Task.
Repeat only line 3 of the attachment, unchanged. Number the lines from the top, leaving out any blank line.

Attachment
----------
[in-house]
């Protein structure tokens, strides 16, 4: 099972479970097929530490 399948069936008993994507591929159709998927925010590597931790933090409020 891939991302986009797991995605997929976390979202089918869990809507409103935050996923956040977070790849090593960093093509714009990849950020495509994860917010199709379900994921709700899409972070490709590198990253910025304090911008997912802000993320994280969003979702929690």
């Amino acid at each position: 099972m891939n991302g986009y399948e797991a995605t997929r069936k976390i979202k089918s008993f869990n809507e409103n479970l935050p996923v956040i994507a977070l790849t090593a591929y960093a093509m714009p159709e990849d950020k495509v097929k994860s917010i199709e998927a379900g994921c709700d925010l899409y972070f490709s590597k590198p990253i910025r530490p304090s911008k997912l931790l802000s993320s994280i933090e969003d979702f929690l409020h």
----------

């Amino acid at each position: 099972m891939n991302g986009y399948e797991a995605t997929r069936k976390i979202k089918s008993f869990n809507e409103n479970l935050p996923v956040i994507a977070l790849t090593a591929y960093a093509m714009p159709e990849d950020k495509v097929k994860s917010i199709e998927a379900g994921c709700d925010l899409y972070f490709s590597k590198p990253i910025r530490p304090s911008k997912l931790l802000s993320s994280i933090e969003d979702f929690l409020h």